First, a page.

Letter: Why add bylaws that can't be enforced?

Dear Editor,

Re: “City staff urge legalizing illegal hotels,” News, Jan. 3. 

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In a proposal by the City of Richmond to regulate short-term rentals and the conversion of houses to mini-hotels, Mayor Malcolm Brodie, recently stated that “We are better off to try to regulate and go forward rather than just ignore the issue, and letting a bad situation get much worse.”

Proposed regulations could include requiring a business licence to operate, a restriction on the number of persons in the rental units, and the onsite presence of the owner.

At the same time, in response to the issue of illegal hotels operating on farmland, the city is on record stating that even though they have received more than 100 complaints, they haven’t issued a single fine. Furthermore, the city lacks the manpower to effectively communicate and enforce bylaws.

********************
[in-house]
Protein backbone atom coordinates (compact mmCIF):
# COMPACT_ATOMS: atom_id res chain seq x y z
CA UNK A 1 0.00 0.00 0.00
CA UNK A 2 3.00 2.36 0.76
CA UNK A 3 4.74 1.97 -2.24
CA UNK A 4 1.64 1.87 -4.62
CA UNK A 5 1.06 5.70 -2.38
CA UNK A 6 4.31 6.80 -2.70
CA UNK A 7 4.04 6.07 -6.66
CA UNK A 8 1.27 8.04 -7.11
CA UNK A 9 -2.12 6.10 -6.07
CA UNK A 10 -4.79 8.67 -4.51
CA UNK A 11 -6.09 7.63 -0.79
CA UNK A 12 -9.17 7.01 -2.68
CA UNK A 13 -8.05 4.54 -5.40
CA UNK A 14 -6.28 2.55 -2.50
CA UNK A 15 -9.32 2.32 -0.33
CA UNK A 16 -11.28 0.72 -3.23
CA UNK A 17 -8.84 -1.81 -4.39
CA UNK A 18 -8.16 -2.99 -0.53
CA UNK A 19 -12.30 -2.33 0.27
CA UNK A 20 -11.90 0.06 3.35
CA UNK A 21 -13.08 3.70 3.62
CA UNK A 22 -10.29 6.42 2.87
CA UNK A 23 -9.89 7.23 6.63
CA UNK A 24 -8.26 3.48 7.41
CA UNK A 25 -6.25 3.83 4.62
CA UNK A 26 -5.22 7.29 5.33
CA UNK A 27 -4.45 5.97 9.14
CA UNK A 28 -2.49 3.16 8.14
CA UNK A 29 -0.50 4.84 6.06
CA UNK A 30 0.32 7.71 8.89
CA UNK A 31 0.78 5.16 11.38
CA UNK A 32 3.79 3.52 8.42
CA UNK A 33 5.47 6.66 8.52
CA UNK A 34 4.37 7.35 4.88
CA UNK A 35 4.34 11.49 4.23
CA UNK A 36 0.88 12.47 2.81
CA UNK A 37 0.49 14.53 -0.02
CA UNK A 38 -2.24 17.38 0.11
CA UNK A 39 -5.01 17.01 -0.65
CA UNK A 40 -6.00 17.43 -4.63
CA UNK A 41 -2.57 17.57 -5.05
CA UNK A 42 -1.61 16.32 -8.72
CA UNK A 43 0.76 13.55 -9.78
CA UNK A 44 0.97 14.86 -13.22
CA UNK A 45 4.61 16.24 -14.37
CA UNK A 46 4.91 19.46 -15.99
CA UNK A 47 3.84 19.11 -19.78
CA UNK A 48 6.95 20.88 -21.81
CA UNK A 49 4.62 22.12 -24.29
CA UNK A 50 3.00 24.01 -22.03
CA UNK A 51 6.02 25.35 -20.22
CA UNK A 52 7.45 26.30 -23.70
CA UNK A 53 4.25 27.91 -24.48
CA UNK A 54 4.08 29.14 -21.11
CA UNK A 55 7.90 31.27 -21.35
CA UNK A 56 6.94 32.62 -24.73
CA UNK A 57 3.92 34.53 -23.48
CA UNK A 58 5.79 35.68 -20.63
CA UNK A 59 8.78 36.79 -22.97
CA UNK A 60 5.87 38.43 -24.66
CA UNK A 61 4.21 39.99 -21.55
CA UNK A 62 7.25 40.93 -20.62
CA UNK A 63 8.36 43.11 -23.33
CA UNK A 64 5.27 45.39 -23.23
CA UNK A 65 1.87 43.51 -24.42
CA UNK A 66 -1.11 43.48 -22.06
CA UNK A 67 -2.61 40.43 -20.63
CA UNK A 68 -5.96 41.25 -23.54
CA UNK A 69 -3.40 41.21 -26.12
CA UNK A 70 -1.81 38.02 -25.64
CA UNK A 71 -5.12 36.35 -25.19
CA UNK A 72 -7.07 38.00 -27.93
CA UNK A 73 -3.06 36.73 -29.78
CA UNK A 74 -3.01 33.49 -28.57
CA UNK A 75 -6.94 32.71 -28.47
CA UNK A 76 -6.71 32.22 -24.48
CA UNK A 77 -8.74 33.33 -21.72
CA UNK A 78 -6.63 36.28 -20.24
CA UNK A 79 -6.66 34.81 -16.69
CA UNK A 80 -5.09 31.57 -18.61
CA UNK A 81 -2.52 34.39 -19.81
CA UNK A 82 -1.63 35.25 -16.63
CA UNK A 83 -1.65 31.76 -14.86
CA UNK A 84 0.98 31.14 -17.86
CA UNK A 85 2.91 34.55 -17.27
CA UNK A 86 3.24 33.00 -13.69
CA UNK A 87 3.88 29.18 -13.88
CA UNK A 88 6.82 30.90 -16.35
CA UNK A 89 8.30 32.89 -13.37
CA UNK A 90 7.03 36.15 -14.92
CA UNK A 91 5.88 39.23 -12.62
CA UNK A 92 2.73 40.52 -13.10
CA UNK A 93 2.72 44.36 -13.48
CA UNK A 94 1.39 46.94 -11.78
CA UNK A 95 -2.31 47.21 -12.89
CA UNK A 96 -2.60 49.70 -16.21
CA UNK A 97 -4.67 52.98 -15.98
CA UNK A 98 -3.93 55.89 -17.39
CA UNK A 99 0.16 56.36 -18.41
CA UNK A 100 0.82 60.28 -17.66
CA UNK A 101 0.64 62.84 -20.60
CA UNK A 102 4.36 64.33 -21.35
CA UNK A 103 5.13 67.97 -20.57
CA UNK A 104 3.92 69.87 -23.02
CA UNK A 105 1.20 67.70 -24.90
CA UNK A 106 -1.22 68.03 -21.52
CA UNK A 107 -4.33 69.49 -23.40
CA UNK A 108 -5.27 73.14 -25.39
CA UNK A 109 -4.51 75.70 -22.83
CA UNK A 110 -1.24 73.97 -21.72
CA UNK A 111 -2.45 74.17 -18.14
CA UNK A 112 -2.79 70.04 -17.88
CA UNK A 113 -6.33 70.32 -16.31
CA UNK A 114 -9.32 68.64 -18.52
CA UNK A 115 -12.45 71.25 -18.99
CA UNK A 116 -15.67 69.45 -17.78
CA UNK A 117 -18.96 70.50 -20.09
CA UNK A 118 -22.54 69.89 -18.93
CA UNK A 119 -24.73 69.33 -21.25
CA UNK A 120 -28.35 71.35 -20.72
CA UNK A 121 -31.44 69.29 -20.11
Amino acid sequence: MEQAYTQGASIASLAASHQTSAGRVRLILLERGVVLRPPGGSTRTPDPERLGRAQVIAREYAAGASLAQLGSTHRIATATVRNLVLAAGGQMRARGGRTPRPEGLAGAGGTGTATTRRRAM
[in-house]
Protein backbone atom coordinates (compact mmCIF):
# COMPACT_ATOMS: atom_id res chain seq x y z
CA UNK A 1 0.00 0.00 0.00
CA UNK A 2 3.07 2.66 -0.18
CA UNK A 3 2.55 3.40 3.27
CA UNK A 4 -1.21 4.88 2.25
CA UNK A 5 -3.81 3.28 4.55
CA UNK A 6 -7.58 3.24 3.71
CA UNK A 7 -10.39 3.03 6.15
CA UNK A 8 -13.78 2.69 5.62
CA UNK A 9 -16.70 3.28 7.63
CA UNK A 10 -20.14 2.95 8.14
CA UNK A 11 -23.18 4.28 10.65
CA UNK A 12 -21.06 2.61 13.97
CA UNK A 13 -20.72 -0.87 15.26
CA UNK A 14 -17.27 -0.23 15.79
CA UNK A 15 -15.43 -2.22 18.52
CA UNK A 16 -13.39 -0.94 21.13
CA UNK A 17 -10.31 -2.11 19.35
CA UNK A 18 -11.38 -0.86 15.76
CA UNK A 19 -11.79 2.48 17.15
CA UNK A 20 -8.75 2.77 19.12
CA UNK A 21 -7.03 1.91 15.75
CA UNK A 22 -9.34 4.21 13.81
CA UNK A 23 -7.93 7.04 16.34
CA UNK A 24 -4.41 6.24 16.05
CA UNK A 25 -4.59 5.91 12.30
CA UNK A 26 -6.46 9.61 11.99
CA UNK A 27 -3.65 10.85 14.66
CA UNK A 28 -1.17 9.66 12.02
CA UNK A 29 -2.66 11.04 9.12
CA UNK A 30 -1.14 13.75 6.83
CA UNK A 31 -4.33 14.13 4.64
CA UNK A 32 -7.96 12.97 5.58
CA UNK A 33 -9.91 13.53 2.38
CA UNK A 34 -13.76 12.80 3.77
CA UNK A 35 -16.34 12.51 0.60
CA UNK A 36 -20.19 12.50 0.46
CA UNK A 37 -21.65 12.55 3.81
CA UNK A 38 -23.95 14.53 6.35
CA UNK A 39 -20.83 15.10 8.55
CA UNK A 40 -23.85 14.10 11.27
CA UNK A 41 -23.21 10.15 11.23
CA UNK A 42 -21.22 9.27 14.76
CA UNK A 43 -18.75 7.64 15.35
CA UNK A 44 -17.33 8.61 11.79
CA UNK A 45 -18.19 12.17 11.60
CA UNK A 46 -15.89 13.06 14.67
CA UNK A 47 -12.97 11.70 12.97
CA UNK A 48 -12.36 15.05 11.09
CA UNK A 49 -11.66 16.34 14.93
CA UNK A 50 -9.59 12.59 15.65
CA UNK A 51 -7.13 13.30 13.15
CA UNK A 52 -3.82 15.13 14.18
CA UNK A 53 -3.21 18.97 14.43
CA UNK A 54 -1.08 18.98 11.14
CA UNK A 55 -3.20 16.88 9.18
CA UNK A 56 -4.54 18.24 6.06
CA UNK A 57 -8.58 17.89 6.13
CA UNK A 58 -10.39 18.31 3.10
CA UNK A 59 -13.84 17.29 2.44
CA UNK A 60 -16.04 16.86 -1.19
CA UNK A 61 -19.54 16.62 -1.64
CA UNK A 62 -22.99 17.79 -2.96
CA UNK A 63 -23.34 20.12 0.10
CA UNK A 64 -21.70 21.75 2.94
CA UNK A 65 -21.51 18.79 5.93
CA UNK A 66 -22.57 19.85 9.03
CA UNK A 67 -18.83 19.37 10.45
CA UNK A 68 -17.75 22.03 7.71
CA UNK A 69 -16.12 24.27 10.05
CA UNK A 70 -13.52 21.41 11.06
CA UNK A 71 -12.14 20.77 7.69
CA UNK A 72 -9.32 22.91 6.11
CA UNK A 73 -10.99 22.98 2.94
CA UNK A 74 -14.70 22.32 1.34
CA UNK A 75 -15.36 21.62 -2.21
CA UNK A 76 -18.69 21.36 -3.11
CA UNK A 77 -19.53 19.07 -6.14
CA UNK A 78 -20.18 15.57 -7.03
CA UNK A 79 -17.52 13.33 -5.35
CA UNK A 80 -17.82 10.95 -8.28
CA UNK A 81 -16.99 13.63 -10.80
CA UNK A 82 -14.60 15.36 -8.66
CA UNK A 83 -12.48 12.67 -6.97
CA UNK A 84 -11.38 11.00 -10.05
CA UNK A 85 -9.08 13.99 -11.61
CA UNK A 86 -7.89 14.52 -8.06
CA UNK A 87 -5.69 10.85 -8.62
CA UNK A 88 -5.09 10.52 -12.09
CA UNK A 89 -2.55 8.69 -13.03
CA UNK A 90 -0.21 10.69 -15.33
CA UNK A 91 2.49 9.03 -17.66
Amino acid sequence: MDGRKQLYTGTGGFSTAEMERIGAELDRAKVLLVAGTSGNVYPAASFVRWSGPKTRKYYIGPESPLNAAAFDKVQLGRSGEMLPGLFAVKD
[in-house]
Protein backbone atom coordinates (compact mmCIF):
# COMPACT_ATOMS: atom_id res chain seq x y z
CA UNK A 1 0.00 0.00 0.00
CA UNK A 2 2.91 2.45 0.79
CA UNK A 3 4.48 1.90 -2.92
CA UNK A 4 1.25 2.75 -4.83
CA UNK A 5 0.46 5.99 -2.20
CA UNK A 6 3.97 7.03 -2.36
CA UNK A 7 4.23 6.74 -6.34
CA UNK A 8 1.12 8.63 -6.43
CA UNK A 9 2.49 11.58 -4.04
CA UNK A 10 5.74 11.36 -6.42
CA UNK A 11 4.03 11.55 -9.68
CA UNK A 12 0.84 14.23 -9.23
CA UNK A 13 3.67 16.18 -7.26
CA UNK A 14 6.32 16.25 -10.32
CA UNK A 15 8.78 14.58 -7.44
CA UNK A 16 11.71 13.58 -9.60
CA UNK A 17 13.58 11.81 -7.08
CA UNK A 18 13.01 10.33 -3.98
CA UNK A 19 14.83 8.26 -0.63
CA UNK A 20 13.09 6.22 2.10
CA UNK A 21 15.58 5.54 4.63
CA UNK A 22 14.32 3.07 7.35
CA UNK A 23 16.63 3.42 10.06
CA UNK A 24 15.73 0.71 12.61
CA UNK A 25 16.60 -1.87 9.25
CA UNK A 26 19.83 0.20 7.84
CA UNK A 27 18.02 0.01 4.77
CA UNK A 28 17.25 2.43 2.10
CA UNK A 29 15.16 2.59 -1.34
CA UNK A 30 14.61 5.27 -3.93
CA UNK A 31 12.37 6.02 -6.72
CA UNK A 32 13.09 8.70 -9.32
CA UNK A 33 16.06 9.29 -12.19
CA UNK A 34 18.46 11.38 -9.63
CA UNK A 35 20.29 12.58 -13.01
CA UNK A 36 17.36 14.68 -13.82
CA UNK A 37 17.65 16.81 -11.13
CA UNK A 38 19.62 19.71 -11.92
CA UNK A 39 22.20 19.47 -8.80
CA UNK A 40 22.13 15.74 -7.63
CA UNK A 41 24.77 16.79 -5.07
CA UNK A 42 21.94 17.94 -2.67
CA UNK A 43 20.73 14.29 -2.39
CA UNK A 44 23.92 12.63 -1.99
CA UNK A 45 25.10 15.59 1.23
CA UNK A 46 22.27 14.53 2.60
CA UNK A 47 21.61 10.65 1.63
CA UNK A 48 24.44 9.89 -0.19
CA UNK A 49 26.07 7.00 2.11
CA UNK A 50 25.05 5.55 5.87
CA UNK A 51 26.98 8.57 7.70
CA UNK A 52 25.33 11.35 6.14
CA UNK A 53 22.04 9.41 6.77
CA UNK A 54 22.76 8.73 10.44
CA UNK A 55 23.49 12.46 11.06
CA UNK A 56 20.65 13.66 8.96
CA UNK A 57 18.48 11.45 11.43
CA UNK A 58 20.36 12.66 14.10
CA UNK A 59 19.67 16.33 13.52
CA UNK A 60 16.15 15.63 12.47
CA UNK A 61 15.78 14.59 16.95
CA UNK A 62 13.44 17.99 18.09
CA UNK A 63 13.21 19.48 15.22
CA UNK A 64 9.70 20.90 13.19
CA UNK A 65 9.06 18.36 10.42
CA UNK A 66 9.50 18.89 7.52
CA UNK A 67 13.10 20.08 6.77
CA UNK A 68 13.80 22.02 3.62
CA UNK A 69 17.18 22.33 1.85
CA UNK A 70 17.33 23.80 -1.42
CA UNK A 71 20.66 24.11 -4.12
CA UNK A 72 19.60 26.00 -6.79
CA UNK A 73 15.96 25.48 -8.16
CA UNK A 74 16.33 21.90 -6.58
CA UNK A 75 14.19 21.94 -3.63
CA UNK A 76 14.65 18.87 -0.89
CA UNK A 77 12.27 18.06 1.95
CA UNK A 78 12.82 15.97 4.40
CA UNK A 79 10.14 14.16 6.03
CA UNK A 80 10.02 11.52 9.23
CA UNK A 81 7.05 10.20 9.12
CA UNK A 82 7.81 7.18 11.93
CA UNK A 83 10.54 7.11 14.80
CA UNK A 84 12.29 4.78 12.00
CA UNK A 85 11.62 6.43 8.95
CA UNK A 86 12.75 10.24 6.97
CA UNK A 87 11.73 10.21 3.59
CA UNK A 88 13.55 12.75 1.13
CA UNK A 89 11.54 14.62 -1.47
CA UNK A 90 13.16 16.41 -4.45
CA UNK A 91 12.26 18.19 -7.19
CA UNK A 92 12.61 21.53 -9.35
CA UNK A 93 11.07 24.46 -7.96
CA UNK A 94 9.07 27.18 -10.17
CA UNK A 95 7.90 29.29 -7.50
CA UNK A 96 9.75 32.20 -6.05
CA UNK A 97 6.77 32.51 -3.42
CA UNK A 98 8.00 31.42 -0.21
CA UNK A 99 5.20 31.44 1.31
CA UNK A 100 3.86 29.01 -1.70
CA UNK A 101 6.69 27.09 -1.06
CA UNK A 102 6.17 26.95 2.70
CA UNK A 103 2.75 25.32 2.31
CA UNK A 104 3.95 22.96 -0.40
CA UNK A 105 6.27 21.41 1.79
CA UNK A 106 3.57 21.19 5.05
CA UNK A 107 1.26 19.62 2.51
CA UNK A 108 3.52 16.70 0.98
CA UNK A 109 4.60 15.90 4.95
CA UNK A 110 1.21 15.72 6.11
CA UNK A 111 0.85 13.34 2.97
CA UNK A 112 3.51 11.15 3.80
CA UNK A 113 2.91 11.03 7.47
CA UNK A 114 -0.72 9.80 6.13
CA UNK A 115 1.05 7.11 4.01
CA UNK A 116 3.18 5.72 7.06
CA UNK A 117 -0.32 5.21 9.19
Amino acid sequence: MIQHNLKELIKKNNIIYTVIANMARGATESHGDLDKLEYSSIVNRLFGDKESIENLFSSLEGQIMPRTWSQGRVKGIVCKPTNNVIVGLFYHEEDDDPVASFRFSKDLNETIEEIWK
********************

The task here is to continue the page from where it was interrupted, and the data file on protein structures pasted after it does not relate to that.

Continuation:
Meanwhile, illegal hotels on our ALR continue to operate.

So, what possible purpose does it serve to draft yet more regulations and bylaws pertaining to short-term rentals, if the city lacks the means and, more importantly, the will to enforce them?

Past experience in terms of enforcement would suggest there is no way the city is going to inspect the mini-hotels in our neighbourhoods to look for compliance, or count heads and demand verifiable ID to check for an owner, let alone ever close them down for infractions.

K. A. Hogarth-Davis

Richmond

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